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Bullet Point Summary:
- Facts and scientific evidence always trump a show of hands.
- A majority of scientists (including skeptics) believe the Earth is warming and humans are playing a role, but a strong majority of scientists are not very worried about it.
- The key debate between alarmists and skeptics is the issue of impacts, not whether we are causing some warming. The only consensus that matters is whether scientists are very worried about climate change, and most scientists are not very worried.
Short Summary: Science is the evaluation of evidence, not a vote or show of hands. Nevertheless, to the extent people claim a scientific consensus exists, there has been only a single science organization whose full membership has been polled on climate-change issues – the American Meteorological Society (AMS). Surveys of AMS members show two-thirds believe humans are causing a majority of recent warming. More importantly, however, only 30% are very worried about it. Almost as many – 28% – are “not at all worried” or “not very worried”. A plurality of 42% are merely “somewhat worried,” which indicates monitoring the scientific evidence and perhaps implementing some modest, cost-effective programs.
Fully 40% of AMS members believe climate change impacts have been primarily beneficial or equally mixed between beneficial and harmful. Only 50% expect the impacts to be entirely or primarily harmful over the next 50 years. That is nowhere near a consensus.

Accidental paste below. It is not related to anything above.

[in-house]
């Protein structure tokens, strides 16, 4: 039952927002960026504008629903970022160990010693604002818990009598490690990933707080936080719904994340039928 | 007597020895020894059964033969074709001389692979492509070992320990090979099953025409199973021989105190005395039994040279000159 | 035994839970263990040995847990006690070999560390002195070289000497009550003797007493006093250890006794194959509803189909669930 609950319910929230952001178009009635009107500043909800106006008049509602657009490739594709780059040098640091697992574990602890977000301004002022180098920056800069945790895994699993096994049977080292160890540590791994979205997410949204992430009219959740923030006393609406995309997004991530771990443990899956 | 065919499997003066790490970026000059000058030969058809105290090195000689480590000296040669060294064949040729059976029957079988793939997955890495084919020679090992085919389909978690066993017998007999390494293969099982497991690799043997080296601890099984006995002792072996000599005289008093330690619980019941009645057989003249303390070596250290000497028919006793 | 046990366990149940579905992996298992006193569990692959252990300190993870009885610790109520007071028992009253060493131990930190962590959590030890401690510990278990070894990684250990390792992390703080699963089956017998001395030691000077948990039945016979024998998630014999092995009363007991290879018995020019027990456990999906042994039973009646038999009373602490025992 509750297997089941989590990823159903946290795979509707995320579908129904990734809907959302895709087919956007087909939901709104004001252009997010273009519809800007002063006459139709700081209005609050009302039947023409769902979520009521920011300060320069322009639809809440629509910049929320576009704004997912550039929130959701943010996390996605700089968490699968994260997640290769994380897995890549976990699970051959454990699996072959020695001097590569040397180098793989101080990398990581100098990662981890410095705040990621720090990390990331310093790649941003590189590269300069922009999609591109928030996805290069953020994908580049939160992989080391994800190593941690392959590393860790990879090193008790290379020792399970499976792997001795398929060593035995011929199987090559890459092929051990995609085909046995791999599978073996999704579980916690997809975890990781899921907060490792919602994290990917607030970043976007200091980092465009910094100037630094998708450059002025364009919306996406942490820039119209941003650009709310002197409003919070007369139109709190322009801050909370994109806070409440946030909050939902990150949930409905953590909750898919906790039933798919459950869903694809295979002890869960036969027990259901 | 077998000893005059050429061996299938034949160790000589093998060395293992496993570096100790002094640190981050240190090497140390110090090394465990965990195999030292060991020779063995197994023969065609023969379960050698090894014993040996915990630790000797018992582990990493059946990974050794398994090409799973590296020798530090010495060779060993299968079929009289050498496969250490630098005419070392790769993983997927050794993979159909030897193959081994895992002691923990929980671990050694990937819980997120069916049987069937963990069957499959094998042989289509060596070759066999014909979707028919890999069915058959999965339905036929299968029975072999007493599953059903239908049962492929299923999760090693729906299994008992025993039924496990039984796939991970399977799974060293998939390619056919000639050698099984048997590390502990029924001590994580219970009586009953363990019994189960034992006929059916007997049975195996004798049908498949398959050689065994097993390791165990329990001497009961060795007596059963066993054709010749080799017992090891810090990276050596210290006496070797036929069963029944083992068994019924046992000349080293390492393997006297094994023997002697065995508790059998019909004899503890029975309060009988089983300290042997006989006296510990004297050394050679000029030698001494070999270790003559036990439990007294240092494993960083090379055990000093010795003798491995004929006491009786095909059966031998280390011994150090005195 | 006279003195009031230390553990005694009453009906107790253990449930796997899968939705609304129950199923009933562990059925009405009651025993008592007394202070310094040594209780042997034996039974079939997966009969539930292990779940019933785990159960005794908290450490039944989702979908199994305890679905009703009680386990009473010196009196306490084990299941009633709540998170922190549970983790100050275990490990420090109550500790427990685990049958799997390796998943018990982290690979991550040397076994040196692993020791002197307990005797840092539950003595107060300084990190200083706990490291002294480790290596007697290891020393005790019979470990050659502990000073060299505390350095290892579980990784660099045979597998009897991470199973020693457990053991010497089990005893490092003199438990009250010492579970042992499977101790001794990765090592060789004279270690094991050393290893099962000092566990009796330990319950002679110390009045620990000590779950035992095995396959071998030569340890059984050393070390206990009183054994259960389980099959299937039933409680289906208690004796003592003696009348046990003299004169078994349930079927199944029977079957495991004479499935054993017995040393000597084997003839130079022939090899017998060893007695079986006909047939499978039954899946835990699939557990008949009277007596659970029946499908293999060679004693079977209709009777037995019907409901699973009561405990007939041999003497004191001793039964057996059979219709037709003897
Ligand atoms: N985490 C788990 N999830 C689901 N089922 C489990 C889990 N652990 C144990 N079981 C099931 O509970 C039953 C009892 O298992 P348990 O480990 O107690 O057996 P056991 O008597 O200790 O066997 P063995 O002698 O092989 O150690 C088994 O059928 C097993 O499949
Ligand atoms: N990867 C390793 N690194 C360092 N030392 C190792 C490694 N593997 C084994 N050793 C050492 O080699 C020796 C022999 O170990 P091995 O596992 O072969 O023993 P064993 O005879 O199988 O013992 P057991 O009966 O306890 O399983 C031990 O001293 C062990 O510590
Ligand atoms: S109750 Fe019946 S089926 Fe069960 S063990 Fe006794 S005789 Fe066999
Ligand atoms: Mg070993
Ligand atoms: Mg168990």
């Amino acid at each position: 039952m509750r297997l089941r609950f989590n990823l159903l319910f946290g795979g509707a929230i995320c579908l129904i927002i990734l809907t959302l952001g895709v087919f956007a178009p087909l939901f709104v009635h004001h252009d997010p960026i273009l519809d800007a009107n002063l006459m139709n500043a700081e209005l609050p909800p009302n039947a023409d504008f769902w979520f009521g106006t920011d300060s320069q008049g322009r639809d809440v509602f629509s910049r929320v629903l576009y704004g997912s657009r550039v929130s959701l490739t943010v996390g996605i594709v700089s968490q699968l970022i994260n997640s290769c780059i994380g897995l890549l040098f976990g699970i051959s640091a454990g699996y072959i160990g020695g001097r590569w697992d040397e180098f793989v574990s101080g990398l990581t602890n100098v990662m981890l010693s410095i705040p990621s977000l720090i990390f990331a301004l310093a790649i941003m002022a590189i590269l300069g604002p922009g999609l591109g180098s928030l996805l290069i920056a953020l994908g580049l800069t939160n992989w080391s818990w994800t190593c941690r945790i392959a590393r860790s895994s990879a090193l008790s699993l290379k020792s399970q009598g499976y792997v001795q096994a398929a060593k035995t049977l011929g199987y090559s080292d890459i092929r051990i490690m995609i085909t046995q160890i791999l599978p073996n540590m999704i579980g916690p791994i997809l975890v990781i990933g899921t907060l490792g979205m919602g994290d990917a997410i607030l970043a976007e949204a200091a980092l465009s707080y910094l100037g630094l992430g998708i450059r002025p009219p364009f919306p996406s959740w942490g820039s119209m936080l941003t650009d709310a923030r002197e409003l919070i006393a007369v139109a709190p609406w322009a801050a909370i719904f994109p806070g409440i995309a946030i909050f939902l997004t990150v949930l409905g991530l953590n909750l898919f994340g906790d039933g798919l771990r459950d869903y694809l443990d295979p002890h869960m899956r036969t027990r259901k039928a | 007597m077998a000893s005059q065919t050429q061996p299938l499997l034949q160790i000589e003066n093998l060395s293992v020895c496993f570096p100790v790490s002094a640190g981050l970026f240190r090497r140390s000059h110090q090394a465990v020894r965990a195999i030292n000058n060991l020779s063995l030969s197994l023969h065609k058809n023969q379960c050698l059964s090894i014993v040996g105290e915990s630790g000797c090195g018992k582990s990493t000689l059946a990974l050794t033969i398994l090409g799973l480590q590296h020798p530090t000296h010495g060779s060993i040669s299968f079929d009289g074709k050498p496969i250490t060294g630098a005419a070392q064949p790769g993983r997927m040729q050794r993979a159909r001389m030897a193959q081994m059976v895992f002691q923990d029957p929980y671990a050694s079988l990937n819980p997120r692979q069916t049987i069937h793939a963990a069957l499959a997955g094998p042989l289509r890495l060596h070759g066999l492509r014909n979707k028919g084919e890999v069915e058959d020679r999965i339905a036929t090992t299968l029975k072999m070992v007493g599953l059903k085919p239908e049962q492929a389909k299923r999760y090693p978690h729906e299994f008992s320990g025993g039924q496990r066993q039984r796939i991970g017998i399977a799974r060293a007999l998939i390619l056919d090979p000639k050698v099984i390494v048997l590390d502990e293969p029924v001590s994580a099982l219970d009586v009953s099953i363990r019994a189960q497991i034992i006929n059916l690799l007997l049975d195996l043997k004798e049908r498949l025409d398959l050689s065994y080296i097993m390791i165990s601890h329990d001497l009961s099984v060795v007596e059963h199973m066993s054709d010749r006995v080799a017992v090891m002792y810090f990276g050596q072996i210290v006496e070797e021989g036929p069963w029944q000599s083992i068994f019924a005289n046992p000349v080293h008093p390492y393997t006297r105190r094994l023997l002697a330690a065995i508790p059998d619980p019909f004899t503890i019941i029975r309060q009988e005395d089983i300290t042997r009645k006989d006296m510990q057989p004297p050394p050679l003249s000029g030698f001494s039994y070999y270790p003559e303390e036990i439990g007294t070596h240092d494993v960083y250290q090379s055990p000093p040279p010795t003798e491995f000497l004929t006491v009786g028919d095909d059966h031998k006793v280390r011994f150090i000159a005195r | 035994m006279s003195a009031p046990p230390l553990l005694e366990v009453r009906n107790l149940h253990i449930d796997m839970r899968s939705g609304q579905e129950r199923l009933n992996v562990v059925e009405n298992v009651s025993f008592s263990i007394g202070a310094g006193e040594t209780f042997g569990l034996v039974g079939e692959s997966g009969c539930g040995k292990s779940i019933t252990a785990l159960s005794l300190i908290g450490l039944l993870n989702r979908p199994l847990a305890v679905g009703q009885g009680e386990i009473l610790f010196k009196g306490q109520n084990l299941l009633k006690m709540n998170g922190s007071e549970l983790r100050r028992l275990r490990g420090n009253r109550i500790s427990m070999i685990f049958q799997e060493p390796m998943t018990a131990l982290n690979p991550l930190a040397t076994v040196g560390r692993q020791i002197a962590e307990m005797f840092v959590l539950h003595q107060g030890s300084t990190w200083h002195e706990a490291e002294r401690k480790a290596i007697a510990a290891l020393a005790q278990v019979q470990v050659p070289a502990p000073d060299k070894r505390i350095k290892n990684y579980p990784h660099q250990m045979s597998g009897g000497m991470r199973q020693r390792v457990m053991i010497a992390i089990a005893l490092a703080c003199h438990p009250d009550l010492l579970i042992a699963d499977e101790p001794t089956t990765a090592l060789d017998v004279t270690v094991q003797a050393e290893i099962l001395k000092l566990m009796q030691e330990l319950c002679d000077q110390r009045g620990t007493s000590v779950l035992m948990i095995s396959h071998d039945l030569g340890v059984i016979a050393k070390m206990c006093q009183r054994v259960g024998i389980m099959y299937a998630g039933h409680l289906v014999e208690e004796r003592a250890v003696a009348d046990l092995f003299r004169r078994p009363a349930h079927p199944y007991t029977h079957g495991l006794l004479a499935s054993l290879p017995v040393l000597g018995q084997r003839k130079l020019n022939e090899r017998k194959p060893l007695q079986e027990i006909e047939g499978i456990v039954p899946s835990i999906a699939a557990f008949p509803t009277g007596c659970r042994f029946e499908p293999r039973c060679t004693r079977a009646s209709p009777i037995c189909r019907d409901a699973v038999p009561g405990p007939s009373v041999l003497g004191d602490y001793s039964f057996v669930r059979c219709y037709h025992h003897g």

So, to summarize, most scientists believe humans are causing some warming, but only a minority are very concerned about it.
Science Organizations: Alarmist position statements produced by science organizations are merely the opinions of the groups’ politicized bureaucracies rather than the member scientists. The AMS bureaucracy, for example, has issued statements asserting humans are creating a climate crisis, yet surveys of their full membership – as discussed above – show only a minority of AMS members are very worried about climate change.
Individual Scientists: Scientists with NASA, NOAA, MIT, Harvard, Columbia, Princeton, and Penn, along with scientists who have served as official state climatologist for their states, are climate realists making the case against an impending climate crisis. These include many of the science giants of the past half-century, including Freeman Dyson, S. Fred Singer, and Will Happer.
For more information about the alleged scientific consensus, see “Why Scientists Disagree About Global Warming,” pp. 7-30.